British Columbia

Sumas River dike in Abbotsford, B.C., to be permanently repaired by month's end, says province

Public Safety M inister Mike Farnworth said permanent repairs to the Sumas River dike are expected to be completed by the end of the month.

Public safety minister says other plans are in the works for dike repairs across B.C.

Homes and farm land in the community of Sumas Prairie is pictured underwater during flooding in Abbotsford, British Columbia on November 16, 2021. (Ben Nelms/CBC)

British Columbia's public safety minister was in Abbotsford Thursday nearly a year after the area was hit by catastrophic flooding. 

Mike Farnworth said progress has been made rebuilding critical infrastructure on the Sumas Prairie and in parts of the Fraser Valley following last year's atmospheric river. 

Farnworth said permanent repairs to the Sumas River dike are expected to be completed by the end of the month.

Farnworth says the province chipped in $1.6 million through the disaster financial assistance program, along with help from the federal government.

Nearly 20,000 people were forced to abandon their homes last November after torrential rains swamped rivers and farmland across southern B.C.

Erin Parks, one of the owners of Klassen Landscaping, remembers water pouring into her business.

"We were completely wiped out," she said. "The building was there, but we were covered in mud and water to about four or five feet."

"We decided to clean up and not go back."

Erin Parks, one of the owners of Klassen Landscaping, says she and her business partners decided to start fresh in a new location after being 'wiped out' by last year's floods. (Murray Titus/CBC)

The Insurance Bureau of Canada estimated the floods caused $450 million in insured damages.Total damages were likely higher, it said, as some owners didn't have flood insurance.

Damage to river systems

Farnworth said flooding and landslides also caused substantial sediment movement and changes to the province's river systems.

The province responded with a program to remove debris, Farnworth said, adding that more than 500 sites have already been cleared.

Farnworth said another $41 million will go toward mitigating future flood risks in the Abbotsford area, shoring up parts of the Sumas River, Clayburn Creek, Kilgard Creek and Vedder Canal.

The province says it's also working with Washington state officials to address threats along the Nooksack River.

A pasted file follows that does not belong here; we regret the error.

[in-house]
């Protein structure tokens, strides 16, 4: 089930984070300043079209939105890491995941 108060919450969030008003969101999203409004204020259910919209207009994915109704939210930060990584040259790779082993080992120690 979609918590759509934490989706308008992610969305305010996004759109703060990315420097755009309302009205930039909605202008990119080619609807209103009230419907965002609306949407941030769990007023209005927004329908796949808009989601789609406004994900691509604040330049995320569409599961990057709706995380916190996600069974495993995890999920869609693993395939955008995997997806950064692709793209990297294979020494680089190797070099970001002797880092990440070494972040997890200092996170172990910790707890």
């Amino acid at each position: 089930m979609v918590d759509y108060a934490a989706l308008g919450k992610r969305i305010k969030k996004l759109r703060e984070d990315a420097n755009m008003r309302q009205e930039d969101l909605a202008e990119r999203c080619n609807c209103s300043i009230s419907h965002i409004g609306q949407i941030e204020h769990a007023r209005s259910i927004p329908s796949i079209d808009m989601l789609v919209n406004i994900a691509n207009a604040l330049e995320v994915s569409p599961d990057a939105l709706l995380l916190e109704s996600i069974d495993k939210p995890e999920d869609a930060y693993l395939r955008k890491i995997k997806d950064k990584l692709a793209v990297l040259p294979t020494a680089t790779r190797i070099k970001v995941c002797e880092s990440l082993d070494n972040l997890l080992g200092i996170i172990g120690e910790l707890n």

"The ongoing risk of flooding is very real," said Farnworth. "And we want to help ensure that communities, businesses and families can be safe when they occur."

Farnworth says B.C.'s updated flood strategy aims to understand the risks, enhance preparedness and response, and invest in flood resilience. 

The cost of repairing and upgrading dikes across the province has been estimated at between $7 billion and $9 billion, Farnworth says.

Ottawa has earmarked $5 billion to help and the province is working with local governments and First Nations on an individual basis, as they all have different capacities to support the work that's needed.

Farnworth said dike improvements will take years with plans based on risk assessments and immediate needs.

Public Safety Minister Mike Farnworth speaks at a news conference in Abbotsford on Nov. 10, 2022. Sumas First Nation Chief Dalton Silver stands on the far right. (Murrary Titus/CBC)

Changes to relief program

Sumas First Nation Chief Dalton Silver thanked provincial and municipal officials for including his community in the planning process.

"I have friends and neighbours that are struggling," he said. "[People] that are still getting back on their feet on the prairie out here."

Ross Siemens, the new mayor of Abbotsford, says many people in the area are still feeling the effects of the flood and are worried about the future.

Asked about those who are still waiting for financial relief, Farnworth said B.C. has made "significant changes" to the disaster financial assistance program in the wake of the disaster. Applications can now be filled out online and people who qualify can receive money through e-transfer.

Farnworth says $24.6 million has been distributed to home and business owners and about 84 per cent of disaster financial assistance program applications have been processed. Those that are still outstanding tend to be more complicated or require additional information, he said.

ABOUT THE AUTHOR

Josh Grant is a CBC News reporter based in Vancouver, British Columbia. He previously worked for CBC in Montreal and Quebec City and for the Nation magazine serving the Cree communities of Northern Quebec. You can reach him at josh.grant@cbc.ca.

With files from Joel Ballard and Baneet Braich

now